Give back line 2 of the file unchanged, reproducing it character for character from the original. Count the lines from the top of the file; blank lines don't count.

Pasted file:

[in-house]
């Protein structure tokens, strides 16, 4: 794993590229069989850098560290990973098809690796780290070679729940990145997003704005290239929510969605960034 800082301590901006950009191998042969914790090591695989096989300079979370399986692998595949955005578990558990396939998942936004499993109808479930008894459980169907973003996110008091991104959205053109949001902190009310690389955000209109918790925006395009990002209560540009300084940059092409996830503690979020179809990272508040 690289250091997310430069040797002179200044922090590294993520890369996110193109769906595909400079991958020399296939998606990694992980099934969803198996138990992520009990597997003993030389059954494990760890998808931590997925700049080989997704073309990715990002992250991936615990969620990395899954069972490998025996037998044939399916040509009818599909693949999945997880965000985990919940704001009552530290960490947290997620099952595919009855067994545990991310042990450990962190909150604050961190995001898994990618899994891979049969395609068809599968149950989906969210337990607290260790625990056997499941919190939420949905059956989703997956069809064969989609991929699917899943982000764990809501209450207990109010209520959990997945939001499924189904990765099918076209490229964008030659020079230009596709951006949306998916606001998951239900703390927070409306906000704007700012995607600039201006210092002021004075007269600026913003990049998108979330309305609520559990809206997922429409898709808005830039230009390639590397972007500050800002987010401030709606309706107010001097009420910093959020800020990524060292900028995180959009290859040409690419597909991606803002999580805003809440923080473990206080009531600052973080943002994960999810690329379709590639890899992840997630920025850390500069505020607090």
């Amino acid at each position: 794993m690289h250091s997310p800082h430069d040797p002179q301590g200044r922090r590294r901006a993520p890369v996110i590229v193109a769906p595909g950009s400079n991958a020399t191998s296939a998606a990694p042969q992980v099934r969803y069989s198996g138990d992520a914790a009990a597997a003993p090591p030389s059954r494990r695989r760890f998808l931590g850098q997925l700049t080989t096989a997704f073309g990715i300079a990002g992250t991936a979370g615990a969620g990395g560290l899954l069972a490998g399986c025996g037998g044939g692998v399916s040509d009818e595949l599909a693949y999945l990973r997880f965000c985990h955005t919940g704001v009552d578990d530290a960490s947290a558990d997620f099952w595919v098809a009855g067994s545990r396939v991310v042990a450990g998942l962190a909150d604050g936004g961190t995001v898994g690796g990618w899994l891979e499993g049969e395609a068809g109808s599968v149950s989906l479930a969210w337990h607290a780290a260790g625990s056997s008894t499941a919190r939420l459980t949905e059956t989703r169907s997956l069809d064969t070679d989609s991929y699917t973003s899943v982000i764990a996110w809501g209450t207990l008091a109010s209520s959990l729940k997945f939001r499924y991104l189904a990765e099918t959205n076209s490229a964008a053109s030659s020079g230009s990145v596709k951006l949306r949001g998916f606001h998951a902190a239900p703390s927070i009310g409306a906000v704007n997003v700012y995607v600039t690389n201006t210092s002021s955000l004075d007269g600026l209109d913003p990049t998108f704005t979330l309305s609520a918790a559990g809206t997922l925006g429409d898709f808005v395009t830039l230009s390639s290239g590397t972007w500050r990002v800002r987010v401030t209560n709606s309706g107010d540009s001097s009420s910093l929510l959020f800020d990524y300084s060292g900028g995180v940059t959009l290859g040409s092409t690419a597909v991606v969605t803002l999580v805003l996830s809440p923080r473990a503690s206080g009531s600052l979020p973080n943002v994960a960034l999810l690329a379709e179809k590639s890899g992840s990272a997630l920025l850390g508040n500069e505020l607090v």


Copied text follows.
């Protein structure tokens, strides 16, 4: 794993590229069989850098560290990973098809690796780290070679729940990145997003704005290239929510969605960034 800082301590901006950009191998042969914790090591695989096989300079979370399986692998595949955005578990558990396939998942936004499993109808479930008894459980169907973003996110008091991104959205053109949001902190009310690389955000209109918790925006395009990002209560540009300084940059092409996830503690979020179809990272508040 690289250091997310430069040797002179200044922090590294993520890369996110193109769906595909400079991958020399296939998606990694992980099934969803198996138990992520009990597997003993030389059954494990760890998808931590997925700049080989997704073309990715990002992250991936615990969620990395899954069972490998025996037998044939399916040509009818599909693949999945997880965000985990919940704001009552530290960490947290997620099952595919009855067994545990991310042990450990962190909150604050961190995001898994990618899994891979049969395609068809599968149950989906969210337990607290260790625990056997499941919190939420949905059956989703997956069809064969989609991929699917899943982000764990809501209450207990109010209520959990997945939001499924189904990765099918076209490229964008030659020079230009596709951006949306998916606001998951239900703390927070409306906000704007700012995607600039201006210092002021004075007269600026913003990049998108979330309305609520559990809206997922429409898709808005830039230009390639590397972007500050800002987010401030709606309706107010001097009420910093959020800020990524060292900028995180959009290859040409690419597909991606803002999580805003809440923080473990206080009531600052973080943002994960999810690329379709590639890899992840997630920025850390500069505020607090």